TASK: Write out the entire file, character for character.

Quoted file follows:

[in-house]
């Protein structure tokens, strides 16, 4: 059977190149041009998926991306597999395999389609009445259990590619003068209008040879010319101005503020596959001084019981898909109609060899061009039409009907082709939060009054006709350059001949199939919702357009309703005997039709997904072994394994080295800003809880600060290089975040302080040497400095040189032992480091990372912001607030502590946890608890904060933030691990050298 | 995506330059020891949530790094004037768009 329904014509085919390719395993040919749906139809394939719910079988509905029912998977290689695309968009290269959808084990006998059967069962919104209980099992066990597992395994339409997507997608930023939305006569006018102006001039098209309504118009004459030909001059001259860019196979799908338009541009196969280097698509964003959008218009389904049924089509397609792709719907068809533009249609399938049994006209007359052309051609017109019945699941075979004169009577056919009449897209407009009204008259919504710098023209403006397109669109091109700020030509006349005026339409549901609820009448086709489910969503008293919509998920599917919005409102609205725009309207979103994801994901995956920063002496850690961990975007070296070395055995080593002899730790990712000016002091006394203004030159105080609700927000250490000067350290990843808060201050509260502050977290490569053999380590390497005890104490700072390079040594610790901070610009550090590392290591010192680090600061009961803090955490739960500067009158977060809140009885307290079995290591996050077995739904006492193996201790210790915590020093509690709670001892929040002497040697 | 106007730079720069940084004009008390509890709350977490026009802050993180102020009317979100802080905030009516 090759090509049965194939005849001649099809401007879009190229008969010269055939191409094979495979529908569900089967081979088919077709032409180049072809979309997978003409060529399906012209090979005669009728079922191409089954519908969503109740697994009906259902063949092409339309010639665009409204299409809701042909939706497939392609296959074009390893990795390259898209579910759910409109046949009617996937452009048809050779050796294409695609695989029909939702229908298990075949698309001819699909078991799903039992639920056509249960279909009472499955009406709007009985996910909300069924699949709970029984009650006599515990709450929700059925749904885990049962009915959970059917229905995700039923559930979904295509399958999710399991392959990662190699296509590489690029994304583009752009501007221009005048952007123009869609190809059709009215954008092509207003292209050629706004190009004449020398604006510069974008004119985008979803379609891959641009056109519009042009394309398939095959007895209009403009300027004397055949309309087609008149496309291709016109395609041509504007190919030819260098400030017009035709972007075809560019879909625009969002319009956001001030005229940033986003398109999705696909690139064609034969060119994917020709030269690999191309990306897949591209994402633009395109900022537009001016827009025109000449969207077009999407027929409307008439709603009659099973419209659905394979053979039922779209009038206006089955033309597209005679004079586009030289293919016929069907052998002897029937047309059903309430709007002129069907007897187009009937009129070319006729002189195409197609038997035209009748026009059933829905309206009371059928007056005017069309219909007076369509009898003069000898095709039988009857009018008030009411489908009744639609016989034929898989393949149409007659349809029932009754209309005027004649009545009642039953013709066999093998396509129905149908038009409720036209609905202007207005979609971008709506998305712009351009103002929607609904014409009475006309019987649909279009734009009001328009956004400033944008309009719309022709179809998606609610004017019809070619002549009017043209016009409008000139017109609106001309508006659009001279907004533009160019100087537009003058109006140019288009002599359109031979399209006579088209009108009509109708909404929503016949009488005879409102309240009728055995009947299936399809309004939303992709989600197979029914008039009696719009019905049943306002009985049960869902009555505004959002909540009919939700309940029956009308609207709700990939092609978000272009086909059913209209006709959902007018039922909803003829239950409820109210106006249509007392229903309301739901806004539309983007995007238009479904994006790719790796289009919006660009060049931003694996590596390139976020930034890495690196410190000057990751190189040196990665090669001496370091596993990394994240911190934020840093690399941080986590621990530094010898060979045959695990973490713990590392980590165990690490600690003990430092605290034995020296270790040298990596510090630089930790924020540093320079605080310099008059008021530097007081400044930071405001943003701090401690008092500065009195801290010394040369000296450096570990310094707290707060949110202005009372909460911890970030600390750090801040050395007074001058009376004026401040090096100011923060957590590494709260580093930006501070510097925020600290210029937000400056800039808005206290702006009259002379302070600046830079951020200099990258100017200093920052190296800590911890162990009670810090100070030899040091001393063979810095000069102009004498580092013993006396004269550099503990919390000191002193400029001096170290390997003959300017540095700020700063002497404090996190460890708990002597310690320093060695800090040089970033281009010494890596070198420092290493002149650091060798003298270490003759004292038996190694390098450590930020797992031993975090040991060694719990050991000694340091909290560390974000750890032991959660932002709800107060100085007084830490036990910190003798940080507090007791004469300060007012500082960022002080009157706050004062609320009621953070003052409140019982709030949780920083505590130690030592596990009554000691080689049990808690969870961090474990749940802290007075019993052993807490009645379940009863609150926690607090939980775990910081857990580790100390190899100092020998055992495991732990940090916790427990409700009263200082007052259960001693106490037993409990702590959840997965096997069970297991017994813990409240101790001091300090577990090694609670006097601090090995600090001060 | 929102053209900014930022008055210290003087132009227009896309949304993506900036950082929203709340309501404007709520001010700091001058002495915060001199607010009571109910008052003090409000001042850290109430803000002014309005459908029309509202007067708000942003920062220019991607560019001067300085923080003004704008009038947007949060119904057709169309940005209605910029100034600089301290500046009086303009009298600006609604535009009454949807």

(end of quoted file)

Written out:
[in-house]
């Protein structure tokens, strides 16, 4: 059977190149041009998926991306597999395999389609009445259990590619003068209008040879010319101005503020596959001084019981898909109609060899061009039409009907082709939060009054006709350059001949199939919702357009309703005997039709997904072994394994080295800003809880600060290089975040302080040497400095040189032992480091990372912001607030502590946890608890904060933030691990050298 | 995506330059020891949530790094004037768009 329904014509085919390719395993040919749906139809394939719910079988509905029912998977290689695309968009290269959808084990006998059967069962919104209980099992066990597992395994339409997507997608930023939305006569006018102006001039098209309504118009004459030909001059001259860019196979799908338009541009196969280097698509964003959008218009389904049924089509397609792709719907068809533009249609399938049994006209007359052309051609017109019945699941075979004169009577056919009449897209407009009204008259919504710098023209403006397109669109091109700020030509006349005026339409549901609820009448086709489910969503008293919509998920599917919005409102609205725009309207979103994801994901995956920063002496850690961990975007070296070395055995080593002899730790990712000016002091006394203004030159105080609700927000250490000067350290990843808060201050509260502050977290490569053999380590390497005890104490700072390079040594610790901070610009550090590392290591010192680090600061009961803090955490739960500067009158977060809140009885307290079995290591996050077995739904006492193996201790210790915590020093509690709670001892929040002497040697 | 106007730079720069940084004009008390509890709350977490026009802050993180102020009317979100802080905030009516 090759090509049965194939005849001649099809401007879009190229008969010269055939191409094979495979529908569900089967081979088919077709032409180049072809979309997978003409060529399906012209090979005669009728079922191409089954519908969503109740697994009906259902063949092409339309010639665009409204299409809701042909939706497939392609296959074009390893990795390259898209579910759910409109046949009617996937452009048809050779050796294409695609695989029909939702229908298990075949698309001819699909078991799903039992639920056509249960279909009472499955009406709007009985996910909300069924699949709970029984009650006599515990709450929700059925749904885990049962009915959970059917229905995700039923559930979904295509399958999710399991392959990662190699296509590489690029994304583009752009501007221009005048952007123009869609190809059709009215954008092509207003292209050629706004190009004449020398604006510069974008004119985008979803379609891959641009056109519009042009394309398939095959007895209009403009300027004397055949309309087609008149496309291709016109395609041509504007190919030819260098400030017009035709972007075809560019879909625009969002319009956001001030005229940033986003398109999705696909690139064609034969060119994917020709030269690999191309990306897949591209994402633009395109900022537009001016827009025109000449969207077009999407027929409307008439709603009659099973419209659905394979053979039922779209009038206006089955033309597209005679004079586009030289293919016929069907052998002897029937047309059903309430709007002129069907007897187009009937009129070319006729002189195409197609038997035209009748026009059933829905309206009371059928007056005017069309219909007076369509009898003069000898095709039988009857009018008030009411489908009744639609016989034929898989393949149409007659349809029932009754209309005027004649009545009642039953013709066999093998396509129905149908038009409720036209609905202007207005979609971008709506998305712009351009103002929607609904014409009475006309019987649909279009734009009001328009956004400033944008309009719309022709179809998606609610004017019809070619002549009017043209016009409008000139017109609106001309508006659009001279907004533009160019100087537009003058109006140019288009002599359109031979399209006579088209009108009509109708909404929503016949009488005879409102309240009728055995009947299936399809309004939303992709989600197979029914008039009696719009019905049943306002009985049960869902009555505004959002909540009919939700309940029956009308609207709700990939092609978000272009086909059913209209006709959902007018039922909803003829239950409820109210106006249509007392229903309301739901806004539309983007995007238009479904994006790719790796289009919006660009060049931003694996590596390139976020930034890495690196410190000057990751190189040196990665090669001496370091596993990394994240911190934020840093690399941080986590621990530094010898060979045959695990973490713990590392980590165990690490600690003990430092605290034995020296270790040298990596510090630089930790924020540093320079605080310099008059008021530097007081400044930071405001943003701090401690008092500065009195801290010394040369000296450096570990310094707290707060949110202005009372909460911890970030600390750090801040050395007074001058009376004026401040090096100011923060957590590494709260580093930006501070510097925020600290210029937000400056800039808005206290702006009259002379302070600046830079951020200099990258100017200093920052190296800590911890162990009670810090100070030899040091001393063979810095000069102009004498580092013993006396004269550099503990919390000191002193400029001096170290390997003959300017540095700020700063002497404090996190460890708990002597310690320093060695800090040089970033281009010494890596070198420092290493002149650091060798003298270490003759004292038996190694390098450590930020797992031993975090040991060694719990050991000694340091909290560390974000750890032991959660932002709800107060100085007084830490036990910190003798940080507090007791004469300060007012500082960022002080009157706050004062609320009621953070003052409140019982709030949780920083505590130690030592596990009554000691080689049990808690969870961090474990749940802290007075019993052993807490009645379940009863609150926690607090939980775990910081857990580790100390190899100092020998055992495991732990940090916790427990409700009263200082007052259960001693106490037993409990702590959840997965096997069970297991017994813990409240101790001091300090577990090694609670006097601090090995600090001060 | 929102053209900014930022008055210290003087132009227009896309949304993506900036950082929203709340309501404007709520001010700091001058002495915060001199607010009571109910008052003090409000001042850290109430803000002014309005459908029309509202007067708000942003920062220019991607560019001067300085923080003004704008009038947007949060119904057709169309940005209605910029100034600089301290500046009086303009009298600006609604535009009454949807």